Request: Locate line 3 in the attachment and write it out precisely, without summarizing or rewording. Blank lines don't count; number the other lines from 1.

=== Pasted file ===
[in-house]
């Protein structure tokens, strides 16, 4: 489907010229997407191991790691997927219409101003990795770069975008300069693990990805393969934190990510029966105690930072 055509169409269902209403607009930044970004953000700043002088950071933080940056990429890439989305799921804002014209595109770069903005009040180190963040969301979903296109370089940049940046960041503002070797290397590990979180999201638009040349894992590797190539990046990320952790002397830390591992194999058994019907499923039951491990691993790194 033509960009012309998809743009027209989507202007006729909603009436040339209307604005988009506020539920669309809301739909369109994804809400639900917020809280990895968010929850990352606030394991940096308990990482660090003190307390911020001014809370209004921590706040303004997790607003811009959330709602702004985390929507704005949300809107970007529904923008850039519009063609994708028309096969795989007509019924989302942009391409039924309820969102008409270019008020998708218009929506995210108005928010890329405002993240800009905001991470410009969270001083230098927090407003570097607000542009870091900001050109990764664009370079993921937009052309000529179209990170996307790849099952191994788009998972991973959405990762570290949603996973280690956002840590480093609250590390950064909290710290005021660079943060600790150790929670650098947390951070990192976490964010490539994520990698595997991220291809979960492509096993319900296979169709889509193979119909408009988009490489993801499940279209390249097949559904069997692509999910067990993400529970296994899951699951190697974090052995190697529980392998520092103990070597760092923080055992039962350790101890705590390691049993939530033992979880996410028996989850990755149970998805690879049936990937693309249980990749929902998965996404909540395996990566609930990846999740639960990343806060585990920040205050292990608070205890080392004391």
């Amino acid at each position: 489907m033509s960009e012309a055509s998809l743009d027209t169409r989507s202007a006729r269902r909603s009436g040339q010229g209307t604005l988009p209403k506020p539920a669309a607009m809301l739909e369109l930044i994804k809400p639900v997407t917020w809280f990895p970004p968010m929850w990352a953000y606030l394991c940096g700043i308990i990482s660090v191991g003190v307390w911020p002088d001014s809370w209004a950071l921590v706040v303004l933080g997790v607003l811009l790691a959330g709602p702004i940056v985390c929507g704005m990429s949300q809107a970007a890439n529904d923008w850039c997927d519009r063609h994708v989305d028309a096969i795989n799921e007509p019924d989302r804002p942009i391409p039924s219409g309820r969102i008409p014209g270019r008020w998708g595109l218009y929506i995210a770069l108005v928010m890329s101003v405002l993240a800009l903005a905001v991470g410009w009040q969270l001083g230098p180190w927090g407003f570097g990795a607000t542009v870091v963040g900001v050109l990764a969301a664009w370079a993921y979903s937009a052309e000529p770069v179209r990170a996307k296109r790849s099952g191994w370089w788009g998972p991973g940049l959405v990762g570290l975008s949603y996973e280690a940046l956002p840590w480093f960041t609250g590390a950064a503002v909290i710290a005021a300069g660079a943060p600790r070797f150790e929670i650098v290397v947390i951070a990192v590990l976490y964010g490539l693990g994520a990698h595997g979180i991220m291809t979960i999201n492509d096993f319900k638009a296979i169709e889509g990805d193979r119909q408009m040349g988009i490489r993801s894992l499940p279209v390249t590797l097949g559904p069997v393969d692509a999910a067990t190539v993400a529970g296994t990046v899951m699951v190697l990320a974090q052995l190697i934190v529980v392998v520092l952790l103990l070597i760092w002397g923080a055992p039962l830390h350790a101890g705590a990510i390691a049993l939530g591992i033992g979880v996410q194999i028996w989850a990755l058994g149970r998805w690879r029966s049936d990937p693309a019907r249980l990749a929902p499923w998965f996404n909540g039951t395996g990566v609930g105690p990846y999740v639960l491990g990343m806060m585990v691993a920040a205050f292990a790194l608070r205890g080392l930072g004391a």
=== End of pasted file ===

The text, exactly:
């Amino acid at each position: 489907m033509s960009e012309a055509s998809l743009d027209t169409r989507s202007a006729r269902r909603s009436g040339q010229g209307t604005l988009p209403k506020p539920a669309a607009m809301l739909e369109l930044i994804k809400p639900v997407t917020w809280f990895p970004p968010m929850w990352a953000y606030l394991c940096g700043i308990i990482s660090v191991g003190v307390w911020p002088d001014s809370w209004a950071l921590v706040v303004l933080g997790v607003l811009l790691a959330g709602p702004i940056v985390c929507g704005m990429s949300q809107a970007a890439n529904d923008w850039c997927d519009r063609h994708v989305d028309a096969i795989n799921e007509p019924d989302r804002p942009i391409p039924s219409g309820r969102i008409p014209g270019r008020w998708g595109l218009y929506i995210a770069l108005v928010m890329s101003v405002l993240a800009l903005a905001v991470g410009w009040q969270l001083g230098p180190w927090g407003f570097g990795a607000t542009v870091v963040g900001v050109l990764a969301a664009w370079a993921y979903s937009a052309e000529p770069v179209r990170a996307k296109r790849s099952g191994w370089w788009g998972p991973g940049l959405v990762g570290l975008s949603y996973e280690a940046l956002p840590w480093f960041t609250g590390a950064a503002v909290i710290a005021a300069g660079a943060p600790r070797f150790e929670i650098v290397v947390i951070a990192v590990l976490y964010g490539l693990g994520a990698h595997g979180i991220m291809t979960i999201n492509d096993f319900k638009a296979i169709e889509g990805d193979r119909q408009m040349g988009i490489r993801s894992l499940p279209v390249t590797l097949g559904p069997v393969d692509a999910a067990t190539v993400a529970g296994t990046v899951m699951v190697l990320a974090q052995l190697i934190v529980v392998v520092l952790l103990l070597i760092w002397g923080a055992p039962l830390h350790a101890g705590a990510i390691a049993l939530g591992i033992g979880v996410q194999i028996w989850a990755l058994g149970r998805w690879r029966s049936d990937p693309a019907r249980l990749a929902p499923w998965f996404n909540g039951t395996g990566v609930g105690p990846y999740v639960l491990g990343m806060m585990v691993a920040a205050f292990a790194l608070r205890g080392l930072g004391a």